Eflin is not a traditional strikeout pitcher. He may strike out only four-to-six hitters per nine innings, but his control and command are good enough to keep his walk rate down. But when he needs the strikeout to get out of hot water, it may not be there for him. He’ll have to rely on his defense to make plays.
Eflin pitched well enough in high school for the Padres to spend the first June 2012 supplemental draft choice on him. Instead of attending the University of Central Florida as planned, he signed with San Diego.
The Phillies are the beneficiaries of a bit of a trading frenzy in the 2014 offseason. Changing organizations twice in two days, Eflin and Philadelphia may reap the benefits of aggressive moves made first by San Diego and then the Dodgers.
Eflin is tall and carries his height well. There is a chance for him to gain even more strength as his workout regimen continues.
Hiding the ball well in his delivery, Eflin has mastered the art of pitching to his strengths and not over-throwing the ball. His pace is excellent and he knows enough to keep an arrow or two in his quiver for the next time through the lineup. Once he gets in rhythm, he is tough to hit. Getting in rhythm may take a full inning or several hitters.
Eflin made his major-league debut for the Phillies on June 14, 2016, working three innings in a rough start against the Toronto Blue Jays. He has four starts as of this writing and is gaining both confidence and momentum. He worked an inning longer in each game, going six strong innings in his June 29 start against Arizona.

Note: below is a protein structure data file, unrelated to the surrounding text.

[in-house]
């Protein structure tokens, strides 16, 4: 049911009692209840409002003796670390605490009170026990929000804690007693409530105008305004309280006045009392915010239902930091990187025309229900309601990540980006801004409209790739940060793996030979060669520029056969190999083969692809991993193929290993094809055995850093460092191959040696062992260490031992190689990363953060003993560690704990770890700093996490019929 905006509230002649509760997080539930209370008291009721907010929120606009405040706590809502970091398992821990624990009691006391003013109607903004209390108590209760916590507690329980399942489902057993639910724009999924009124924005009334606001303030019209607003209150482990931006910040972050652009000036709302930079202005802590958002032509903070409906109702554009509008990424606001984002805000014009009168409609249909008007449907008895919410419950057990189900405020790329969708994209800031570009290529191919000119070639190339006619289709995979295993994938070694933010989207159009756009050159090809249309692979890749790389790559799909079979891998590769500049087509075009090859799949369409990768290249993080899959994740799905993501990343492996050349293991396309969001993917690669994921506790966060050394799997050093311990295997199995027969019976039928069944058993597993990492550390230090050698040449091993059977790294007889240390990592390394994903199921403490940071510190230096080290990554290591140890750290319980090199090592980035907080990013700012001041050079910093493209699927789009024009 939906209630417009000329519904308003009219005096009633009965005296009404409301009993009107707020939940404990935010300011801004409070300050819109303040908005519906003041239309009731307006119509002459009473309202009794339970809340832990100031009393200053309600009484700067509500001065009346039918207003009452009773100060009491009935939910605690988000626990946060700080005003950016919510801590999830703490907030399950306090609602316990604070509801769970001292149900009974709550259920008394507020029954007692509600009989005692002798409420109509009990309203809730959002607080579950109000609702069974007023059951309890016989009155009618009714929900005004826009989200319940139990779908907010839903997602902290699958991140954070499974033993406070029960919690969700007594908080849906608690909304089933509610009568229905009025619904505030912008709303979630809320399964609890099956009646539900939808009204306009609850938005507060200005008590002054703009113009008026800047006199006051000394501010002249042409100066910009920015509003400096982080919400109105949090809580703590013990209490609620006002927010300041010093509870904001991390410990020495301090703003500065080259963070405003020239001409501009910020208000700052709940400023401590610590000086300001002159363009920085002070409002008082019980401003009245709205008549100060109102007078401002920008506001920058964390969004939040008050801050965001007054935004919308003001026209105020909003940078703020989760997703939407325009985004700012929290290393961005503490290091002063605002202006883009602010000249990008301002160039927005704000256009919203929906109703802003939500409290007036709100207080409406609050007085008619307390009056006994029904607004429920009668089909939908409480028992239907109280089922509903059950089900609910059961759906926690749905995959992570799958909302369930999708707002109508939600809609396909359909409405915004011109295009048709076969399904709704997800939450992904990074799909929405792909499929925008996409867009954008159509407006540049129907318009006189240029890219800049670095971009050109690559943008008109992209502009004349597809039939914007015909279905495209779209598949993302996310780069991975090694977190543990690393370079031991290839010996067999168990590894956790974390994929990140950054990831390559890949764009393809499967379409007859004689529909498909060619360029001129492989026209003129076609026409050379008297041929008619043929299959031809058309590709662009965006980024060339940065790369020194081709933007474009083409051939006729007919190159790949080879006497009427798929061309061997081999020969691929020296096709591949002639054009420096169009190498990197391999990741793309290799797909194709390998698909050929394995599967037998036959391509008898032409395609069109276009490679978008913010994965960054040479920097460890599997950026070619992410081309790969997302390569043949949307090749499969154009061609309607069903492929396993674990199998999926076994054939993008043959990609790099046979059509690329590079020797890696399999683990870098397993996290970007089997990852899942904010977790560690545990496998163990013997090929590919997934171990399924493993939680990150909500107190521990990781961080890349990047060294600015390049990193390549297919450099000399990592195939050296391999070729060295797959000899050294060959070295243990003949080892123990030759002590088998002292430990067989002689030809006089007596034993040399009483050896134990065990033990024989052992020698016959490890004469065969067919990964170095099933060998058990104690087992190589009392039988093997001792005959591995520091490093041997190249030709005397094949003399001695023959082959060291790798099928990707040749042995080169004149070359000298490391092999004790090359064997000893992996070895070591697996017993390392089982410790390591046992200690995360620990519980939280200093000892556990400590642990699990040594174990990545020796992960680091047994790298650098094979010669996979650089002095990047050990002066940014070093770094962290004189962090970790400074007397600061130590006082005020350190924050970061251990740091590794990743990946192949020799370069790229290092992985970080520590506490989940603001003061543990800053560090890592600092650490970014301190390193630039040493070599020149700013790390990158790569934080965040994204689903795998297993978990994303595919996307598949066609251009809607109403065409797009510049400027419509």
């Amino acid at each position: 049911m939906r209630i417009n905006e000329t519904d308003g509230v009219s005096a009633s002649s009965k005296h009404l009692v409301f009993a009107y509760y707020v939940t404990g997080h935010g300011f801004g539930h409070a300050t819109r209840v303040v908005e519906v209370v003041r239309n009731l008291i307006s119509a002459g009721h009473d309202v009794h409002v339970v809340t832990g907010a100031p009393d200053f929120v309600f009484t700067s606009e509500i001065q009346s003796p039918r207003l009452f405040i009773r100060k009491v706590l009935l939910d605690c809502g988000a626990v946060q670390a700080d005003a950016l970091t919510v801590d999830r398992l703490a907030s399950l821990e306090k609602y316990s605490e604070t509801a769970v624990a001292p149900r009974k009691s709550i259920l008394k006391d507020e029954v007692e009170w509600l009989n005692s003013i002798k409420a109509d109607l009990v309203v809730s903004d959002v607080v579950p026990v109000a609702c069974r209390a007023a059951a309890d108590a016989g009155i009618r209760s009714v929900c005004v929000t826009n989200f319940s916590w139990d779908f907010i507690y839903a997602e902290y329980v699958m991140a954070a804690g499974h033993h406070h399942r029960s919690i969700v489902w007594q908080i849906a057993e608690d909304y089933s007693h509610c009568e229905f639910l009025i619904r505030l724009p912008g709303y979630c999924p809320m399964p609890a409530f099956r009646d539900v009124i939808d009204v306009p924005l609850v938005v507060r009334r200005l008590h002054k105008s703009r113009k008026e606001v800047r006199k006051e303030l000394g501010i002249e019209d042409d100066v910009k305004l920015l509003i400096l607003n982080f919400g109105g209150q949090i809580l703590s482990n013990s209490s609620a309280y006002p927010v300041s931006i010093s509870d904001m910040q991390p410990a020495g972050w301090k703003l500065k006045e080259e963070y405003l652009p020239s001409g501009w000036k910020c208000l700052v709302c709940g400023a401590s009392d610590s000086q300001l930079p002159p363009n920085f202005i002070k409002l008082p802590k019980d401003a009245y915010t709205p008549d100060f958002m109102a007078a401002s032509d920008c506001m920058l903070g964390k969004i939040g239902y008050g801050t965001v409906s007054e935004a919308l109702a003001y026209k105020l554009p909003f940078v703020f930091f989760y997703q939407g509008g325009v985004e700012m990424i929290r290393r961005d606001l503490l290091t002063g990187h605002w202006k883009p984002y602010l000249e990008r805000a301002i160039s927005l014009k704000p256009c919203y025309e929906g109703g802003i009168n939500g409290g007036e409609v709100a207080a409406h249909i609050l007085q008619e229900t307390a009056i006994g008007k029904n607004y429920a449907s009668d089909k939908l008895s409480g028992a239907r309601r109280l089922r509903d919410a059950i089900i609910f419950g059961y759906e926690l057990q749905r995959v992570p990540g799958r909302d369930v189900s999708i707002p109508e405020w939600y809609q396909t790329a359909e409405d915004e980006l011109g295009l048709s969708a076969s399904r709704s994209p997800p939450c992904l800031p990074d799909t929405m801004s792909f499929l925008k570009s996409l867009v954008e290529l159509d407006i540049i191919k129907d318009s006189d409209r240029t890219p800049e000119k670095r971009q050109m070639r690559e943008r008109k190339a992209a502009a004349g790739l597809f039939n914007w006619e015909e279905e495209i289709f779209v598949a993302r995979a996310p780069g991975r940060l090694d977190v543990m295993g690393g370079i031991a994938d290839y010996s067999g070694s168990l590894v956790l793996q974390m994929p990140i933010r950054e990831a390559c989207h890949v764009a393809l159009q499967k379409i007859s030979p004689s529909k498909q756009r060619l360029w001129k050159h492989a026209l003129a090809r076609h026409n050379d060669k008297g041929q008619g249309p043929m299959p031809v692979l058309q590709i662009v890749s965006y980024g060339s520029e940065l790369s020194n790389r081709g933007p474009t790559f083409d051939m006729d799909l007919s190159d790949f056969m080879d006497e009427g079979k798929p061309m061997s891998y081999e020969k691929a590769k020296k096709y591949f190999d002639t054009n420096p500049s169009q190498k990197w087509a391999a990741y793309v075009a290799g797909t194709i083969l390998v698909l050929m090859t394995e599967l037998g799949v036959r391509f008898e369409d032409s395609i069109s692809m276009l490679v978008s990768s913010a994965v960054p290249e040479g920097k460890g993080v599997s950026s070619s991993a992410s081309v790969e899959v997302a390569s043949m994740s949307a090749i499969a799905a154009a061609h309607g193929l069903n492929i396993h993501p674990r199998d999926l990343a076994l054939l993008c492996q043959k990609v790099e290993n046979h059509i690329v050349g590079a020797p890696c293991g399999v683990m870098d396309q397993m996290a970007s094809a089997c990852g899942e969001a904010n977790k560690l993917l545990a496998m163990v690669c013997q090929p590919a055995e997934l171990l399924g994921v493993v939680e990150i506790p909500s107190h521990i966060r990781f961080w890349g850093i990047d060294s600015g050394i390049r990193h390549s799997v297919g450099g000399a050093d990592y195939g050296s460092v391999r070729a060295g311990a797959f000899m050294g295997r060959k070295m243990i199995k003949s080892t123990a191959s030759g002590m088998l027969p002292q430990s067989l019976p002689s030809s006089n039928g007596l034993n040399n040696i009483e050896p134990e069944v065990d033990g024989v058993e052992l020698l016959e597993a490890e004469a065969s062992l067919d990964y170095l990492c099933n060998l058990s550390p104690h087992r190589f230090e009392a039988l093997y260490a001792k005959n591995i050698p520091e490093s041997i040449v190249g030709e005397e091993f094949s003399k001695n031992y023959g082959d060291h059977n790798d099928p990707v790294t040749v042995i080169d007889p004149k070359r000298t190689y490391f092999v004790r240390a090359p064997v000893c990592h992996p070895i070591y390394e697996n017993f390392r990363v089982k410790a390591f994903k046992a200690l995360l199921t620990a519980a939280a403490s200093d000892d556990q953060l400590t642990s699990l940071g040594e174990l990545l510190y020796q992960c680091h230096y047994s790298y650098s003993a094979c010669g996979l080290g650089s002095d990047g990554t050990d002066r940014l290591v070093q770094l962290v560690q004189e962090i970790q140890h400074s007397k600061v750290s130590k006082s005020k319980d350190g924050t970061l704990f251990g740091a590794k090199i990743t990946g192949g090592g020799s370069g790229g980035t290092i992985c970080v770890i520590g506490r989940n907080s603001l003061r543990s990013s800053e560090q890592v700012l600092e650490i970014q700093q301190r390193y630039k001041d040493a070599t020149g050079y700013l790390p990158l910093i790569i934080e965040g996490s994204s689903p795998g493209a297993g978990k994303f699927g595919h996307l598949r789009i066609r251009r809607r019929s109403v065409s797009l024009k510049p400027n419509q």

So far at the big league level, Eflin is pitching equally well against both right- and left-handed hitters.
THE FUTURE FOR EFLIN
I am very bullish on the Phillies’ young pitching. The starting corps includes very good arms that belong to Aaron Nola (age 23), Vincent Velasquez (age 24), Jerad Eickhoff (age 26) and Eflin who just turned 22. That’s a very strong group of right-handed starters to lead the club to the future. The bullpen has an equal array of quality young pitchers capable of holding leagues and/or closing games.
Eflin should be able to maintain his role in the rotation. He knows what it takes to navigate through a lineup, he has a solid repertoire of big league pitches and he has the mound demeanor to win.
Eflin is on the right team at the right time to contribute to their promising future. He can be a core part of the rotation as long as he continues to get movement on his pitches and commands the strike zone in the manner I have seen.
Eflin won’t generate strikeouts and he’ll be dependent upon good defense to reach his potential. Eflin pitches to contact to the degree that even the slightest crack in the defensive armor could lead to an inning getting out of control.
I really like the way Eflin, (and most of the Phillies pitchers) comports himself on the mound. He won’t back down from a hitter and he’ll throw his entire arsenal to get the hitter out.
EFLIN IN A PHRASE: The fun is just beginning for him
SCOUTING GRADE FOR EFLIN: 50 – A solid starting pitcher for the middle or back end of the rotation
Follow me on twitter @BerniePleskoff